September 13, 2023

Celebrating BIPOC Graduate Student Work

Negeen Aghassibake, Data Visualization Librarian and

Madeline Mundt, Head, Research Commons/Social Sciences Liaison Team Leader

The Research Communication and Equity Fellowship showcase at the UW Libraries’ Research Commons celebrates  the academic and creative work of Black, Indigenous, and People of Color (BIPOC) graduate students. 

The Research Communication and Equity Fellowship supports creativity, imagination, and excellence in conveying UW graduate student research to the public through a physical and virtual exhibit. The Fellowship began with the goal of creating a more equitable environment for all students and making space to celebrate the scholarship and community of BIPOC graduate students. To work toward this goal, each of the five Fellows created a physical artifact that visually communicates their research and the artifacts are exhibited in the Research Commons. While these artifacts are informed by Fellows’ graduate work, they have been created especially for this program which provides a unique opportunity to blend research communication and visual creativity.

the Fellowship gallery wall in the Research Commons

About their work, Fellow Sarah Nguyễn says: “I decided to create this multimedia collage to make my research more accessible to the community that I’m most concerned about, Vietnamese immigrants, refugees, and intergenerational communities within.”

The Fellowship artifacts are on display in the Research Commons, a library space for interdisciplinary, innovative, and collaborative student work. Components of this ethos, along with the UW Libraries’ strategic goals around advancing research for the public good and creating equitable environments, have informed the development of this fellowship. In particular, we highlight graduate students doing interdisciplinary and collaborative work, open work (for example, open access publishing or projects with public scholarship components), and digital scholarship methodologies/tools (for example, data analysis, mapping platforms, or digital humanities work).

Learn more about the 2023 Fellows and view their work in more detail:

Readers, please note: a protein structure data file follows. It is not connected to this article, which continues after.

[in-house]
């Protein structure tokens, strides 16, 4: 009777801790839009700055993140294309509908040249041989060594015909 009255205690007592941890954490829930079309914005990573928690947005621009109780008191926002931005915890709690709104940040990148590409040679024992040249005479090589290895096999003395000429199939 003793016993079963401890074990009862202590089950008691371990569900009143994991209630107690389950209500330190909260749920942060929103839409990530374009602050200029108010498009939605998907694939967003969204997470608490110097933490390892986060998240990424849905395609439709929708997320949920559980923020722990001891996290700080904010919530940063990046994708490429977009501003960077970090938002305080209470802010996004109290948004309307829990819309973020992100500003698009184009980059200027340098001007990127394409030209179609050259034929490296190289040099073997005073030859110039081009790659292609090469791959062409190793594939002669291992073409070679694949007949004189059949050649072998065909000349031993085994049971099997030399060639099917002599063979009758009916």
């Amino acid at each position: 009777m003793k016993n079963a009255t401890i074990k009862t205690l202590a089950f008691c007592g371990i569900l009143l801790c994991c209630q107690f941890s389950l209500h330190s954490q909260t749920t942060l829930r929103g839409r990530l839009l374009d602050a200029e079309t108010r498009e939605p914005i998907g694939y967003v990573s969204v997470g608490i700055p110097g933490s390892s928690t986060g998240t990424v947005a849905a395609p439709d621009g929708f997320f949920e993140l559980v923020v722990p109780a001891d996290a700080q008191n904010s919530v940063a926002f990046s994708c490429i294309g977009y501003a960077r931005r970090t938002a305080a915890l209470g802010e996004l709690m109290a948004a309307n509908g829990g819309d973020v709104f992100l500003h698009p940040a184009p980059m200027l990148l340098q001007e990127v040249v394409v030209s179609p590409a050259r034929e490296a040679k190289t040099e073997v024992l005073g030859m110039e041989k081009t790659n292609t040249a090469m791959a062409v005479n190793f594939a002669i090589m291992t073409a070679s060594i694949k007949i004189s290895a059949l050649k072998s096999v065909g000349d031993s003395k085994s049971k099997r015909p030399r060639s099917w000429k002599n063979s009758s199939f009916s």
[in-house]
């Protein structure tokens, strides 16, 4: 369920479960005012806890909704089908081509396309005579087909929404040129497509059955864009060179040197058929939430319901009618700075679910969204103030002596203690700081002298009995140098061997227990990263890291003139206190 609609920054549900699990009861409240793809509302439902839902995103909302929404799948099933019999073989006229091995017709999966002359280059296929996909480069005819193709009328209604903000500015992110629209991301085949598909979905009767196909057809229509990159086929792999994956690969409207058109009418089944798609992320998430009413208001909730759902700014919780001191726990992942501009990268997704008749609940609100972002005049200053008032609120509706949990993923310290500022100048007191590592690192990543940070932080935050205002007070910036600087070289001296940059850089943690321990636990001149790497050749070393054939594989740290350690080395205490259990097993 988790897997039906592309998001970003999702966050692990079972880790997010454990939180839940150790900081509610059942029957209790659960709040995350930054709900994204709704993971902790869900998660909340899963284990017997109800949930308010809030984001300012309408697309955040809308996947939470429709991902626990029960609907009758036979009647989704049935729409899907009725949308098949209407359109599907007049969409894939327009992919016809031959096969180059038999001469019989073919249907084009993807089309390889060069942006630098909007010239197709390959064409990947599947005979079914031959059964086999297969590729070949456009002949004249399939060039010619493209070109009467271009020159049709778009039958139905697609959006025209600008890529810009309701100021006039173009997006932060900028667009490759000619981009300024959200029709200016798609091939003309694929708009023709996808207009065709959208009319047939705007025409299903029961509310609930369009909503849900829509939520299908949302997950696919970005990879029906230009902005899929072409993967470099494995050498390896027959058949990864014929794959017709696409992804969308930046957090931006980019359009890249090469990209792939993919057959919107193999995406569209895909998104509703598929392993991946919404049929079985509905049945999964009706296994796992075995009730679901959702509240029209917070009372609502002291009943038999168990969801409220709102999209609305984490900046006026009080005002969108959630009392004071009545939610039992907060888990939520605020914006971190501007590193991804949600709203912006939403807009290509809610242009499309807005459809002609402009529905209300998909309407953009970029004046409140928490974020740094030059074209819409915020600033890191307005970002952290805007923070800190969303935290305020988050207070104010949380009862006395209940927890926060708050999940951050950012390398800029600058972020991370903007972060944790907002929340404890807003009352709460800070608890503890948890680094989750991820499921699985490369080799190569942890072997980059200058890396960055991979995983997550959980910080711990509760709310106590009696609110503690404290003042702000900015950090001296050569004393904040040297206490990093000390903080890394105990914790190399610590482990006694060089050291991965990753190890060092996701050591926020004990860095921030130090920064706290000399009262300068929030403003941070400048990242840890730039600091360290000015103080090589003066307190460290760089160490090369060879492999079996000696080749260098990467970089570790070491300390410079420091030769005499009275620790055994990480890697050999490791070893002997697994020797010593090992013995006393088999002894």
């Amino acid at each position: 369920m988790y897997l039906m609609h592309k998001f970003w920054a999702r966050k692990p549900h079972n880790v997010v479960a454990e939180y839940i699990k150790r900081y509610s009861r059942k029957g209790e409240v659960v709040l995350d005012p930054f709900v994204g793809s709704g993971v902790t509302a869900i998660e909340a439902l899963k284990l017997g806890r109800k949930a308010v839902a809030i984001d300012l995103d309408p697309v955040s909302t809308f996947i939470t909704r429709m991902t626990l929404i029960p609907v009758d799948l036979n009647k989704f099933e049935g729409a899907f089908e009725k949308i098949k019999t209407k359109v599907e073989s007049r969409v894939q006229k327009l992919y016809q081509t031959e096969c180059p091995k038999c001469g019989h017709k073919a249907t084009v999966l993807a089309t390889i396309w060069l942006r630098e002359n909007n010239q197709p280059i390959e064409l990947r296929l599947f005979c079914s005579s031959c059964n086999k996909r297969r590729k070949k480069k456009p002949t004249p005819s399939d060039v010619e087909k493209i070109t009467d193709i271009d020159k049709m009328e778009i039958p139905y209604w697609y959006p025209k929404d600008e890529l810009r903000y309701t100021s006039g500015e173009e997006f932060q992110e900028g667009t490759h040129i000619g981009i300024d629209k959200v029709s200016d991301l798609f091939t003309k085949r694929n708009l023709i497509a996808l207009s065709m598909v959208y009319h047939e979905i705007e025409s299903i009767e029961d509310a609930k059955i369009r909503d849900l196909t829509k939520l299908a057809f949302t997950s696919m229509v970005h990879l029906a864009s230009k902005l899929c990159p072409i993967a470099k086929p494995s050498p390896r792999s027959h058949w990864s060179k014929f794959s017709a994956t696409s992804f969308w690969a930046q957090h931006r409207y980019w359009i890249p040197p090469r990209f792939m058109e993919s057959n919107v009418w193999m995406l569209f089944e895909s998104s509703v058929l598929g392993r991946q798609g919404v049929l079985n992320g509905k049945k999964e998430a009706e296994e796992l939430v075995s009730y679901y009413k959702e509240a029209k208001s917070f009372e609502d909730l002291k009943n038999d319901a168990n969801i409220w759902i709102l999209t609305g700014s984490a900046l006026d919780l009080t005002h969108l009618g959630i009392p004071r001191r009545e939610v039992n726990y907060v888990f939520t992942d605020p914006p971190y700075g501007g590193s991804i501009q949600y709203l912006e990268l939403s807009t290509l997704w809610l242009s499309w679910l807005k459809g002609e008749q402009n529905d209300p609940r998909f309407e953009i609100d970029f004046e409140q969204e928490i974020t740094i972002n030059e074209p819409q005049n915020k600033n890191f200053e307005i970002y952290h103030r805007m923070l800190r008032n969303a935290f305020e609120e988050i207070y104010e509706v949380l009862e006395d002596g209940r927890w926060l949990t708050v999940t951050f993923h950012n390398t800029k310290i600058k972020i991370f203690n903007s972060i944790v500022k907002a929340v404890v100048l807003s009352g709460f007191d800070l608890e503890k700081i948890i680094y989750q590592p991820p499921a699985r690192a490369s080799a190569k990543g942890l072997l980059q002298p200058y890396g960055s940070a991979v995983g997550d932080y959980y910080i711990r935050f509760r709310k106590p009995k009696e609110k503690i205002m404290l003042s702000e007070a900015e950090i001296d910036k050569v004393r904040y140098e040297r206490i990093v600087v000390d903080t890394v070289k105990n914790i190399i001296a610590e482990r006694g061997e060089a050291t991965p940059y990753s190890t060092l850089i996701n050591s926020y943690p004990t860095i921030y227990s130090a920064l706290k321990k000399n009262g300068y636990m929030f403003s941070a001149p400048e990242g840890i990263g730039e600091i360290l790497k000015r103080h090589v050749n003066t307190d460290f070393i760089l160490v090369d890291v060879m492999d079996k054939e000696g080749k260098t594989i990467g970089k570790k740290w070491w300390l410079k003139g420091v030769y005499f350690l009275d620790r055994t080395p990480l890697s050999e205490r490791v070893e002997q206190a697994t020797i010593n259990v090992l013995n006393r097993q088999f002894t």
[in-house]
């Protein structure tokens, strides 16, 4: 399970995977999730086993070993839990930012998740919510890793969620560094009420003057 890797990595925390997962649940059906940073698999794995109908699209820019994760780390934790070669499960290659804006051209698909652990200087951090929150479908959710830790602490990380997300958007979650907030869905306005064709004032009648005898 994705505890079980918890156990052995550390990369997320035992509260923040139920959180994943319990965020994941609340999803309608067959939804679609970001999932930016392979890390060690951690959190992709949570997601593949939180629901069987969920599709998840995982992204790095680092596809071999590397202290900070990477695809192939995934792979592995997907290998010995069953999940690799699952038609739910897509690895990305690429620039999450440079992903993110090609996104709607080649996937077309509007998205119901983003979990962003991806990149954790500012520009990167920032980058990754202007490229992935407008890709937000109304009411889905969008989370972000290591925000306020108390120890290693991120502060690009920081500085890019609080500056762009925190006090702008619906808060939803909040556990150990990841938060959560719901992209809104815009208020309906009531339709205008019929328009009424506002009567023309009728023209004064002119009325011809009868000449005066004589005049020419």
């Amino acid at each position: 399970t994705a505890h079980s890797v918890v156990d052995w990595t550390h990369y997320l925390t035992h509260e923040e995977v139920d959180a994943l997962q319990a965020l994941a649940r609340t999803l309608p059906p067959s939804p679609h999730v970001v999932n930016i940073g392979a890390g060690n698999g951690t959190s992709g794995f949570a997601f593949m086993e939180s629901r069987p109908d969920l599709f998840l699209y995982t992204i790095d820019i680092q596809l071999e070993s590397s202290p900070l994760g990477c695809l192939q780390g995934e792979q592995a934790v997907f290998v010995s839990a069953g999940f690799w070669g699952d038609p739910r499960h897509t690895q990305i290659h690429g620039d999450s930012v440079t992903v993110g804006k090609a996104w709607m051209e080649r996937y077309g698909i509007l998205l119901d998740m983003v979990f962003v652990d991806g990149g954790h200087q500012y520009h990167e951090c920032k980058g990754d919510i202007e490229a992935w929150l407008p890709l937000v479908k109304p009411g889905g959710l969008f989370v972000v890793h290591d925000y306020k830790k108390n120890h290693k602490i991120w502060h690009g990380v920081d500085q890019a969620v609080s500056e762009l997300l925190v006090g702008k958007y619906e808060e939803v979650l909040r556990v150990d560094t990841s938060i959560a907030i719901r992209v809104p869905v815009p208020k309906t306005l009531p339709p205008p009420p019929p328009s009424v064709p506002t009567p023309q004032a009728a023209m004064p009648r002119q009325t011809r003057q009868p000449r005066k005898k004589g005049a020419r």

Fellow Sarah Nguyễn shares some of her reflections on the program:

For the first 2.5 years of the PhD program, I have been blessed to focus my energy and research interests to better understand the world of mis- and disinformation, or what I prefer to call information disorder, particularly within the Vietnamese diaspora. In other words, I’ve been trying to understand why my elders have such stark political ideological perspectives from me and how we can communicate and share information with each other to better understand each other’s perspective. From there, I have centered community collaborations to explore information diet, trust, and both online and analog information transmission practices among Vietnamese peoples. While I’m proud of being able to co-author and publish multiple scholarly articles about this research, I knew I had to translate this work not just from English to Vietnamese language but also make the dense and theoretical research legible to people like my parents, aunts, uncles, and sisters who have no interest nor the capacity to read 30 page single-space scholarly text. This led to the visual imagery that we see in the poster I collaged.

Learn more about Sarah’s work and read the accompanying bilingual illustrated booklet. 

This Fellowship was funded by a “Friends of the Libraries Award” from the Friends of the UW Libraries, which covered awards for the Fellows, artifact printing costs, and reception refreshments.